Philip Terry: Purgatorio, Canto XI

“Our first mover, who relates to another in a
Way mirroring the relationship of father and child,
Living as resident in the revolving spherical

Shells in which, according to ancient
Astronomy, the celestial bodies are set,
Not forced by imposed stricture there to live

But freely choosing so to reside because of your
Undying affection for your first creation, those spiritual
Beings usually depicted as being winged,

Venerated be the phrase designating your person,
Venerated the authority and influence you have
Over others, by all created beings, for it is

Appropriate to the situation to make an expression
Of gratitude to your animating principle
Inducing that one of the four basic taste sensations

Typically triggered by sucrose. Let the state
Of tranquillity of the sphere in which you hold a
Pre-eminent position move towards us, for we

Cannot reach it by motion, growth or effort of our own,
If it does not move towards us, even with all the
Mental and physical resources at our disposal.

As those spiritual beings usually depicted as
Being winged give up or lose the mental powers by
Which they control their wishes and intentions to you,

Uttering Hosannas in musical notes with
Inflections and modulations, so let the members
Of the family of biped primate mammals anatomically

Related to the apes but distinguished by
Greater brain development and capacity for
Articulated speech and abstract thought give up theirs.

Give us on this solar day of twenty-four hours
Beginning at midnight our daily sustenance – as you
Miraculously gave it to the Israelites in their journey

Through the wilderness, without which in this unduly
Exacting region uninhabited by members of the family
Of biped primate mammals anatomically

Related to the apes but distinguished by
Greater brain development and capacity for thought,
He goes backwards who most strives to advance.

And as we cease to resent all others for the
Acts causing discomfort or offence that we have
Been forced to endure, do you cease to resent

Us in a manner showing devotion and tenderness,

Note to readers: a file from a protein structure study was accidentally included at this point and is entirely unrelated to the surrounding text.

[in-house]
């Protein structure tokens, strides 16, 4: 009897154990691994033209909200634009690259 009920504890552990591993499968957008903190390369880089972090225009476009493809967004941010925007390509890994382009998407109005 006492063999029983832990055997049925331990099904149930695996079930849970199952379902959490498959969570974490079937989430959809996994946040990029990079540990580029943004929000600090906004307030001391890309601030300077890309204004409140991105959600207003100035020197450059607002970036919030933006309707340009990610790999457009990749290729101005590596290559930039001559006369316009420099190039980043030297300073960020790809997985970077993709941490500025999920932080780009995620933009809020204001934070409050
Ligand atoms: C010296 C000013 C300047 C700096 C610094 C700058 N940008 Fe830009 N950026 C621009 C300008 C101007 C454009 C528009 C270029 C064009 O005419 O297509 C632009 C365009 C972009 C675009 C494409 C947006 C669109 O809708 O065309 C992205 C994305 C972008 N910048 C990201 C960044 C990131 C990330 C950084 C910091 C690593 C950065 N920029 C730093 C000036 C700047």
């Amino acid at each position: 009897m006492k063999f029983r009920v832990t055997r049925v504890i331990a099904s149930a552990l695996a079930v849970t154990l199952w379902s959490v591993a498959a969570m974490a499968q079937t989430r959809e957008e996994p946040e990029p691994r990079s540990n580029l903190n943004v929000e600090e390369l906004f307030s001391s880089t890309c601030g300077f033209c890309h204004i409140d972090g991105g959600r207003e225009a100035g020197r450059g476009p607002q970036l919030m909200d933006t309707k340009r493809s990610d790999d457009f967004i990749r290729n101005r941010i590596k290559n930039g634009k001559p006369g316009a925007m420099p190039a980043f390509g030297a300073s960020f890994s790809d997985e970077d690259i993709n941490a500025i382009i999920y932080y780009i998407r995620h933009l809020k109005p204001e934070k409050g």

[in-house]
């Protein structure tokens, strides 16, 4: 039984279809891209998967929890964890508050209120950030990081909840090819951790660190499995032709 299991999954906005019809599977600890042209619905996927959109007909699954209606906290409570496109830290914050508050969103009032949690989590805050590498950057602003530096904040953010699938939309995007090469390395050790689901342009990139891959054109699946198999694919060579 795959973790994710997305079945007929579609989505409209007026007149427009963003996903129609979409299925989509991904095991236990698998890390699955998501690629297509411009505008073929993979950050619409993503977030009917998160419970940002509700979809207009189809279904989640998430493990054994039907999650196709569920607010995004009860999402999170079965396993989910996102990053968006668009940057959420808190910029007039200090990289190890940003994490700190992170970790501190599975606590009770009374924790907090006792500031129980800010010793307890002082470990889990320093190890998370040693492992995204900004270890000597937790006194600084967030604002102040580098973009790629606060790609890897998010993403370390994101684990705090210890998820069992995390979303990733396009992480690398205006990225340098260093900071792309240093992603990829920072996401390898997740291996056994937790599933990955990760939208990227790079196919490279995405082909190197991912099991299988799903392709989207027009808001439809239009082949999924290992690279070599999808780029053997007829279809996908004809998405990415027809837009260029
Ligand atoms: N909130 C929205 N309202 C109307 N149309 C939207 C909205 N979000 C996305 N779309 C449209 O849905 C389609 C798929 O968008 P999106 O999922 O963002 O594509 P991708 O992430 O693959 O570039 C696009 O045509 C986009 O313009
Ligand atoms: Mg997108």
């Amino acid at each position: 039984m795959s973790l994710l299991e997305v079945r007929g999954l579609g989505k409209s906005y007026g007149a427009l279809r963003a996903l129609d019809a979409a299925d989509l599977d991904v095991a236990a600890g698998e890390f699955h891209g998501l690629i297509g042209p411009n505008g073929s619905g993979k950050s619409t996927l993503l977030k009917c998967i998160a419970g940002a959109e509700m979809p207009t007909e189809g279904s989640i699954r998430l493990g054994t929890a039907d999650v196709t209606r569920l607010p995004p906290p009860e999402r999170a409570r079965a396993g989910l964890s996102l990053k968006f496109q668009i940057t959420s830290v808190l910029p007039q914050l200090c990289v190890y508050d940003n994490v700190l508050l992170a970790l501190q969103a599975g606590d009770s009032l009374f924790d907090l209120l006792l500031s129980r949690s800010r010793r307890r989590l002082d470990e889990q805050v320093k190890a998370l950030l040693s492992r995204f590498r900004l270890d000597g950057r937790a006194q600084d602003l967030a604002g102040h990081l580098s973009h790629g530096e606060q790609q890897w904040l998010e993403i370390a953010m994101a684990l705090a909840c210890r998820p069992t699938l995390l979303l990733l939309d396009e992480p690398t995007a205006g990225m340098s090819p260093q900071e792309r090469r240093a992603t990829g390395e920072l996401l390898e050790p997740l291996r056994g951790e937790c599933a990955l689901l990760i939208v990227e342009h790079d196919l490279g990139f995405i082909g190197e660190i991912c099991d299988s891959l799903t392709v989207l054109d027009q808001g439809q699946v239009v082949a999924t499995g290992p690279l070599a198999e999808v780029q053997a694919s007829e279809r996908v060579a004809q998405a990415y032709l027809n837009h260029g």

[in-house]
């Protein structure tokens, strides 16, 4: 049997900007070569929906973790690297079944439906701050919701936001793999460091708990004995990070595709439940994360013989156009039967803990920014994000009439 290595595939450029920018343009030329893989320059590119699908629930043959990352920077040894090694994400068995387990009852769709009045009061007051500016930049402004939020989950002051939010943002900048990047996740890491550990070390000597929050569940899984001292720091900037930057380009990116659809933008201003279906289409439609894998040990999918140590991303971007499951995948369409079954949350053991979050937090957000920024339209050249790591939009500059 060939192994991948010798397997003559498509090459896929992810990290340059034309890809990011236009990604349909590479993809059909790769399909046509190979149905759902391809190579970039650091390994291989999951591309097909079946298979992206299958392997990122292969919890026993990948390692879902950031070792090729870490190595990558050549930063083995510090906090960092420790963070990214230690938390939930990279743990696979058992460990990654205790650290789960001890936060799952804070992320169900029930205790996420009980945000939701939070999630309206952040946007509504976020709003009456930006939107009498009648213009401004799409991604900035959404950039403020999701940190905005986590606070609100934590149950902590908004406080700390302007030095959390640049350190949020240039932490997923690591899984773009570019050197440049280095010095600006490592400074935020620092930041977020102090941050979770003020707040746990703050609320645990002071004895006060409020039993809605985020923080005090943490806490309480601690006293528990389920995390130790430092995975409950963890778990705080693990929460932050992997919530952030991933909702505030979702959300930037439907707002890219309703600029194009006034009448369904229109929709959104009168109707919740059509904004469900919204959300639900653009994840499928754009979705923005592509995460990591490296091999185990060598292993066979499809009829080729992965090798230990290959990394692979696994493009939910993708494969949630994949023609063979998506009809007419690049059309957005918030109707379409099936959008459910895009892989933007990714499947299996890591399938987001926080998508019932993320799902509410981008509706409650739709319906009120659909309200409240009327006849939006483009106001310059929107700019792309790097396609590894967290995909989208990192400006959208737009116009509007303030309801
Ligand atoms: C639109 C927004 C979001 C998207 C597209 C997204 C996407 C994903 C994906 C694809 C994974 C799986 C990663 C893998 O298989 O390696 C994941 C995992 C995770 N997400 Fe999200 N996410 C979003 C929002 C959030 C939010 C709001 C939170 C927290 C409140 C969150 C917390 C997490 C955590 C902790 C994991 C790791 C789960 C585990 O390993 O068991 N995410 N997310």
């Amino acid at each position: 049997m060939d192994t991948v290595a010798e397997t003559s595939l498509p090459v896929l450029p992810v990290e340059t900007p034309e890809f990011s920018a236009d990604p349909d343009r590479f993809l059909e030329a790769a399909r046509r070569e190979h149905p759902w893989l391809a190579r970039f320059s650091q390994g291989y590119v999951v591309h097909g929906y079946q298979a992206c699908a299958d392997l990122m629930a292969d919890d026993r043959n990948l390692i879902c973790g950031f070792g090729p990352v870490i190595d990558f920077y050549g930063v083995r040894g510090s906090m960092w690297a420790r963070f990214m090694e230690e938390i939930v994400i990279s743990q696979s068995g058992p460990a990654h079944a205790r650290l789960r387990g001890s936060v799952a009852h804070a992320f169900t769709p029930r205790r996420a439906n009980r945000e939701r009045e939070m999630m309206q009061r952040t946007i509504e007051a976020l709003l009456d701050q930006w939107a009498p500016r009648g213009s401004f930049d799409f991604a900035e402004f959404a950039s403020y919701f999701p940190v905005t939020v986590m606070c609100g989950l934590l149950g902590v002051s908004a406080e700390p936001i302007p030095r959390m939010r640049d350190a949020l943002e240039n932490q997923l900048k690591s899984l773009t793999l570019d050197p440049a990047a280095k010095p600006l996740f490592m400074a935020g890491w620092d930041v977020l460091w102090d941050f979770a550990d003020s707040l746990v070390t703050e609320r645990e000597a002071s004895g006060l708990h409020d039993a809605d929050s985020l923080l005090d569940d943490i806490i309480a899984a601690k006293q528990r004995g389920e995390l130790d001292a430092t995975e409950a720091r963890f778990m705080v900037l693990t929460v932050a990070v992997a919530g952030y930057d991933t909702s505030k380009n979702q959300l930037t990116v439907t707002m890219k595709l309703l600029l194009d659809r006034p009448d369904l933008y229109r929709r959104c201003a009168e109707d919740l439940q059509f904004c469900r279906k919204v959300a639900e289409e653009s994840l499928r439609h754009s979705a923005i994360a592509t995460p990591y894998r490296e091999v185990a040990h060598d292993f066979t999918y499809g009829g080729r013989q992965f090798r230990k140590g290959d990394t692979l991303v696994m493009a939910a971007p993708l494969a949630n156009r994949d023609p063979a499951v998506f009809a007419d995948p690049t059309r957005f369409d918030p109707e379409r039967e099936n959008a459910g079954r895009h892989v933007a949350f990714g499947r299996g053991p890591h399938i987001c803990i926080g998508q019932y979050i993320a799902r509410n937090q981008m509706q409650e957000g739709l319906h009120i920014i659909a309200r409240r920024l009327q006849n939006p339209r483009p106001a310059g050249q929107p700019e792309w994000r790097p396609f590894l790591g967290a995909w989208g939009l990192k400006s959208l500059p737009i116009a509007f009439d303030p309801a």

And do not regard too closely our undeserving
Moral or personal merit or demerit. Our capacity for exertion

Or endurance, which is conquered and brought into
Subjection without difficulty, do not entice to evil
By promise of pleasure or gain from the ancient adversary,

But set it at liberty from this ancient one who
Would turn us from the right path by pricking us with
Sharp pointed metal accoutrements usually

Used to encourage the forwards and rapid movements
Of domesticated quadruped equine mammals.
This last petition to your being, oh dear one who has

Power and authority over others, we do not make
For our own individual selves, since there is no need,
But for those beings who have stayed or remained to our rear.”

So, praying for their wellbeing and for ours,
Those souls moved slowly beneath the weight of their
Washing machines, like creatures we might meet in a dream,

Or in a painting by Hieronomous Bosch reworked by
Magritte. They were not equally tormented by their loads,
For while some lugged Bosch Titans and Hotpoints

Others carried smaller machines, Zanussi Compacts
And Candy Aquas, going around and around on the
First ledge, washing away the filth of the world.

If these souls, up here, pray so zealously for our good,
Think what we down here can do for them,
If we only think of them from time to time.

We ought, indeed, to help them wash away the stains
And the dirt they have picked up here on earth,
Like careless children playing in the mud, so that they

May emerge in blue whiteness amidst the wheeling stars.
“I’ve seen showroom scrambles on Black Friday,”
Said Berrigan, my guide, “but this is something else.

Where’s the manager here? If the customer’s still got
Any rights at all, someone should take pity on you
And free you from your loads, so you can stand up

And give us a hand. Can someone here show us the way
To reach the stairs, and if there are several paths,
Tell us which one is the shortest and the least steep?

This man who travels at my side bears his own weight –
He still carries the body he was born with on earth
And so, against his will, is slow to climb.”

A few words were muttered in response to Berrigan’s
Bantering – I’m not sure they all appreciated his jokes –
But it was unclear to me who spoke them.

Then someone piped up, saying: “Come with us,
Along this bank to the right, and you will find
A path a living person can easily climb.

If I were not weighed down by this Bosch
That presses down on my proud neck, so that
I must keep my eyes glued to the ground,